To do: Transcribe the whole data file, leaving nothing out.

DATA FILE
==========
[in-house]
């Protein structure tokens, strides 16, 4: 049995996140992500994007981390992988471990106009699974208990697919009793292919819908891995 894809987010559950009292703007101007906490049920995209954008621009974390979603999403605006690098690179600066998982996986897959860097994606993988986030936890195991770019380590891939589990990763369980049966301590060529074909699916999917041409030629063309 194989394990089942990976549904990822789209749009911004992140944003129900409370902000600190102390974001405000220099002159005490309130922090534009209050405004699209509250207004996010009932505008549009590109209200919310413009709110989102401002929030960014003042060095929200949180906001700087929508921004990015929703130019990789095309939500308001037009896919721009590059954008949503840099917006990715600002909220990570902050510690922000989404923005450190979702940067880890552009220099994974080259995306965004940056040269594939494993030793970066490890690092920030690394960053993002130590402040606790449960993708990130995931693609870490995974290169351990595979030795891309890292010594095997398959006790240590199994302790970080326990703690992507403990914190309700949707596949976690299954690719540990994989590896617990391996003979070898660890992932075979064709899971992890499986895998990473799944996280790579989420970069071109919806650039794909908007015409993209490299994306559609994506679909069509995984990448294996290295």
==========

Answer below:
[in-house]
């Protein structure tokens, strides 16, 4: 049995996140992500994007981390992988471990106009699974208990697919009793292919819908891995 894809987010559950009292703007101007906490049920995209954008621009974390979603999403605006690098690179600066998982996986897959860097994606993988986030936890195991770019380590891939589990990763369980049966301590060529074909699916999917041409030629063309 194989394990089942990976549904990822789209749009911004992140944003129900409370902000600190102390974001405000220099002159005490309130922090534009209050405004699209509250207004996010009932505008549009590109209200919310413009709110989102401002929030960014003042060095929200949180906001700087929508921004990015929703130019990789095309939500308001037009896919721009590059954008949503840099917006990715600002909220990570902050510690922000989404923005450190979702940067880890552009220099994974080259995306965004940056040269594939494993030793970066490890690092920030690394960053993002130590402040606790449960993708990130995931693609870490995974290169351990595979030795891309890292010594095997398959006790240590199994302790970080326990703690992507403990914190309700949707596949976690299954690719540990994989590896617990391996003979070898660890992932075979064709899971992890499986895998990473799944996280790579989420970069071109919806650039794909908007015409993209490299994306559609994506679909069509995984990448294996290295």